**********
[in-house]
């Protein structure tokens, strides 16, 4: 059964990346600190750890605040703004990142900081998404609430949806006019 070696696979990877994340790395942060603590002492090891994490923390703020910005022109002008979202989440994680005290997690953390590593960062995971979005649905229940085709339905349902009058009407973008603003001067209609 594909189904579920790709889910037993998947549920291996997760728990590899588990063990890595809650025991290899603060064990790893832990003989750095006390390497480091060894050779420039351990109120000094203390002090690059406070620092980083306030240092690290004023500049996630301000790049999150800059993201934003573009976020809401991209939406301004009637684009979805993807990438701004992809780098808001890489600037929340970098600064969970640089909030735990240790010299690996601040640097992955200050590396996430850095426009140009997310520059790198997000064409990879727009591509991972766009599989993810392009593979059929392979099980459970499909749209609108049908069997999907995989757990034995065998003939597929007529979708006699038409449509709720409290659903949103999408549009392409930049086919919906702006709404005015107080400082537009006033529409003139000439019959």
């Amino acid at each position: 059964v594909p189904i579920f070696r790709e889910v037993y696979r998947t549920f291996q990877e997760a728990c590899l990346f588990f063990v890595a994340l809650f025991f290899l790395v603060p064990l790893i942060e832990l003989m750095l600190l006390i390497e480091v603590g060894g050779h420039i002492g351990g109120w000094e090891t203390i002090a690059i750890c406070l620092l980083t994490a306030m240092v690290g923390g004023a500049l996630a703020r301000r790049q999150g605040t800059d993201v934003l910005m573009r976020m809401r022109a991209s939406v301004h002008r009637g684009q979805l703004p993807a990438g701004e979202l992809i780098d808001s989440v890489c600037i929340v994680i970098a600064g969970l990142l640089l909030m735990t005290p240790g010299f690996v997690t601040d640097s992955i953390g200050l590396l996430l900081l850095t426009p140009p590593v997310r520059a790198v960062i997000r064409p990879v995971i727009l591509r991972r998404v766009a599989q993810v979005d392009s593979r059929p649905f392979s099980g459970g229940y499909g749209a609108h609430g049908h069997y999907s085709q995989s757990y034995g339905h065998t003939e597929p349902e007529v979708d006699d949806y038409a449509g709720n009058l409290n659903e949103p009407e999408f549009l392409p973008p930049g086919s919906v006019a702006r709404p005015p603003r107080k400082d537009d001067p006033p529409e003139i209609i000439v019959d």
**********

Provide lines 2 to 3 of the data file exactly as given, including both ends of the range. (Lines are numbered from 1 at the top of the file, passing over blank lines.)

């Protein structure tokens, strides 16, 4: 059964990346600190750890605040703004990142900081998404609430949806006019 070696696979990877994340790395942060603590002492090891994490923390703020910005022109002008979202989440994680005290997690953390590593960062995971979005649905229940085709339905349902009058009407973008603003001067209609 594909189904579920790709889910037993998947549920291996997760728990590899588990063990890595809650025991290899603060064990790893832990003989750095006390390497480091060894050779420039351990109120000094203390002090690059406070620092980083306030240092690290004023500049996630301000790049999150800059993201934003573009976020809401991209939406301004009637684009979805993807990438701004992809780098808001890489600037929340970098600064969970640089909030735990240790010299690996601040640097992955200050590396996430850095426009140009997310520059790198997000064409990879727009591509991972766009599989993810392009593979059929392979099980459970499909749209609108049908069997999907995989757990034995065998003939597929007529979708006699038409449509709720409290659903949103999408549009392409930049086919919906702006709404005015107080400082537009006033529409003139000439019959």
């Amino acid at each position: 059964v594909p189904i579920f070696r790709e889910v037993y696979r998947t549920f291996q990877e997760a728990c590899l990346f588990f063990v890595a994340l809650f025991f290899l790395v603060p064990l790893i942060e832990l003989m750095l600190l006390i390497e480091v603590g060894g050779h420039i002492g351990g109120w000094e090891t203390i002090a690059i750890c406070l620092l980083t994490a306030m240092v690290g923390g004023a500049l996630a703020r301000r790049q999150g605040t800059d993201v934003l910005m573009r976020m809401r022109a991209s939406v301004h002008r009637g684009q979805l703004p993807a990438g701004e979202l992809i780098d808001s989440v890489c600037i929340v994680i970098a600064g969970l990142l640089l909030m735990t005290p240790g010299f690996v997690t601040d640097s992955i953390g200050l590396l996430l900081l850095t426009p140009p590593v997310r520059a790198v960062i997000r064409p990879v995971i727009l591509r991972r998404v766009a599989q993810v979005d392009s593979r059929p649905f392979s099980g459970g229940y499909g749209a609108h609430g049908h069997y999907s085709q995989s757990y034995g339905h065998t003939e597929p349902e007529v979708d006699d949806y038409a449509g709720n009058l409290n659903e949103p009407e999408f549009l392409p973008p930049g086919s919906v006019a702006r709404p005015p603003r107080k400082d537009d001067p006033p529409e003139i209609i000439v019959d």